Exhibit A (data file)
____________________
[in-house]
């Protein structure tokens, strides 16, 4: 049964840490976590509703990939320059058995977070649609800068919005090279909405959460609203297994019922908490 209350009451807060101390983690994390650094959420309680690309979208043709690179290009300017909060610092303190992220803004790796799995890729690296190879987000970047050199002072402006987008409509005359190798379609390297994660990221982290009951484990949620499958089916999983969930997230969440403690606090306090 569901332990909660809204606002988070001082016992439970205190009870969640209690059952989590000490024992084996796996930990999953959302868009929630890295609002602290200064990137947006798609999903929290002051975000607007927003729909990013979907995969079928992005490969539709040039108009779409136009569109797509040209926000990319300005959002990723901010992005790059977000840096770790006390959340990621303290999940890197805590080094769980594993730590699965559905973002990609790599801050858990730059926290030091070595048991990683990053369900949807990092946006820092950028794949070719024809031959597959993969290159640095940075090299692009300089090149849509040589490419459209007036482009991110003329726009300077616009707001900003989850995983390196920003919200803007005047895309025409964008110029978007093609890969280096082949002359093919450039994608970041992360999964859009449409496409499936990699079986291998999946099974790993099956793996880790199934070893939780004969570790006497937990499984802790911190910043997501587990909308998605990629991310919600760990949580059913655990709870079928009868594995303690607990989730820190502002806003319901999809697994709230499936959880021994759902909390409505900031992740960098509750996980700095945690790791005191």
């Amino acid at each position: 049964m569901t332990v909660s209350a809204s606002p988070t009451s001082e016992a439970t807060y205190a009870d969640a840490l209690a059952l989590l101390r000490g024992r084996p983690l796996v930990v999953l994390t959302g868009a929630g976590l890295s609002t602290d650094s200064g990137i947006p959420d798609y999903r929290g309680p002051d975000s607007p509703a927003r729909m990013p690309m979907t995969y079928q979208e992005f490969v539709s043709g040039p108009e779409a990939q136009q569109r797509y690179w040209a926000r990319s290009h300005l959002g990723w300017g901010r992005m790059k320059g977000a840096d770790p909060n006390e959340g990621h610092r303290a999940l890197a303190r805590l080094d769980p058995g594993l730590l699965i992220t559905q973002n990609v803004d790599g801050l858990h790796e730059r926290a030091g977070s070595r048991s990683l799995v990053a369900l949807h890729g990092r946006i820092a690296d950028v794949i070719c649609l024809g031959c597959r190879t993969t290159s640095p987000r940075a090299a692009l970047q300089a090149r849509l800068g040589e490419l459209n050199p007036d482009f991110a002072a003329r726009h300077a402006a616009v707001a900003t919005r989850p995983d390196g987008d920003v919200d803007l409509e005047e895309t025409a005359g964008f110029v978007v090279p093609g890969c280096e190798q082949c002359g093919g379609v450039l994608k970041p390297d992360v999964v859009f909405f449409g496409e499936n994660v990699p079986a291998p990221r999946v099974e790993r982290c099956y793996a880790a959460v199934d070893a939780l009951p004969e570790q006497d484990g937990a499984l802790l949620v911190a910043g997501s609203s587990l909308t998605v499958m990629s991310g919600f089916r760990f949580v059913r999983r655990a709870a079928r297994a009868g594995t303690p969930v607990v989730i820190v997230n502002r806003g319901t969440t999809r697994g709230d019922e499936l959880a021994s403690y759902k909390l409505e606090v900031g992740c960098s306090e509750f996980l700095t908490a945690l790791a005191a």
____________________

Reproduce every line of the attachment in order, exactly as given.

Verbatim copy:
[in-house]
């Protein structure tokens, strides 16, 4: 049964840490976590509703990939320059058995977070649609800068919005090279909405959460609203297994019922908490 209350009451807060101390983690994390650094959420309680690309979208043709690179290009300017909060610092303190992220803004790796799995890729690296190879987000970047050199002072402006987008409509005359190798379609390297994660990221982290009951484990949620499958089916999983969930997230969440403690606090306090 569901332990909660809204606002988070001082016992439970205190009870969640209690059952989590000490024992084996796996930990999953959302868009929630890295609002602290200064990137947006798609999903929290002051975000607007927003729909990013979907995969079928992005490969539709040039108009779409136009569109797509040209926000990319300005959002990723901010992005790059977000840096770790006390959340990621303290999940890197805590080094769980594993730590699965559905973002990609790599801050858990730059926290030091070595048991990683990053369900949807990092946006820092950028794949070719024809031959597959993969290159640095940075090299692009300089090149849509040589490419459209007036482009991110003329726009300077616009707001900003989850995983390196920003919200803007005047895309025409964008110029978007093609890969280096082949002359093919450039994608970041992360999964859009449409496409499936990699079986291998999946099974790993099956793996880790199934070893939780004969570790006497937990499984802790911190910043997501587990909308998605990629991310919600760990949580059913655990709870079928009868594995303690607990989730820190502002806003319901999809697994709230499936959880021994759902909390409505900031992740960098509750996980700095945690790791005191």
């Amino acid at each position: 049964m569901t332990v909660s209350a809204s606002p988070t009451s001082e016992a439970t807060y205190a009870d969640a840490l209690a059952l989590l101390r000490g024992r084996p983690l796996v930990v999953l994390t959302g868009a929630g976590l890295s609002t602290d650094s200064g990137i947006p959420d798609y999903r929290g309680p002051d975000s607007p509703a927003r729909m990013p690309m979907t995969y079928q979208e992005f490969v539709s043709g040039p108009e779409a990939q136009q569109r797509y690179w040209a926000r990319s290009h300005l959002g990723w300017g901010r992005m790059k320059g977000a840096d770790p909060n006390e959340g990621h610092r303290a999940l890197a303190r805590l080094d769980p058995g594993l730590l699965i992220t559905q973002n990609v803004d790599g801050l858990h790796e730059r926290a030091g977070s070595r048991s990683l799995v990053a369900l949807h890729g990092r946006i820092a690296d950028v794949i070719c649609l024809g031959c597959r190879t993969t290159s640095p987000r940075a090299a692009l970047q300089a090149r849509l800068g040589e490419l459209n050199p007036d482009f991110a002072a003329r726009h300077a402006a616009v707001a900003t919005r989850p995983d390196g987008d920003v919200d803007l409509e005047e895309t025409a005359g964008f110029v978007v090279p093609g890969c280096e190798q082949c002359g093919g379609v450039l994608k970041p390297d992360v999964v859009f909405f449409g496409e499936n994660v990699p079986a291998p990221r999946v099974e790993r982290c099956y793996a880790a959460v199934d070893a939780l009951p004969e570790q006497d484990g937990a499984l802790l949620v911190a910043g997501s609203s587990l909308t998605v499958m990629s991310g919600f089916r760990f949580v059913r999983r655990a709870a079928r297994a009868g594995t303690p969930v607990v989730i820190v997230n502002r806003g319901t969440t999809r697994g709230d019922e499936l959880a021994s403690y759902k909390l409505e606090v900031g992740c960098s306090e509750f996980l700095t908490a945690l790791a005191a």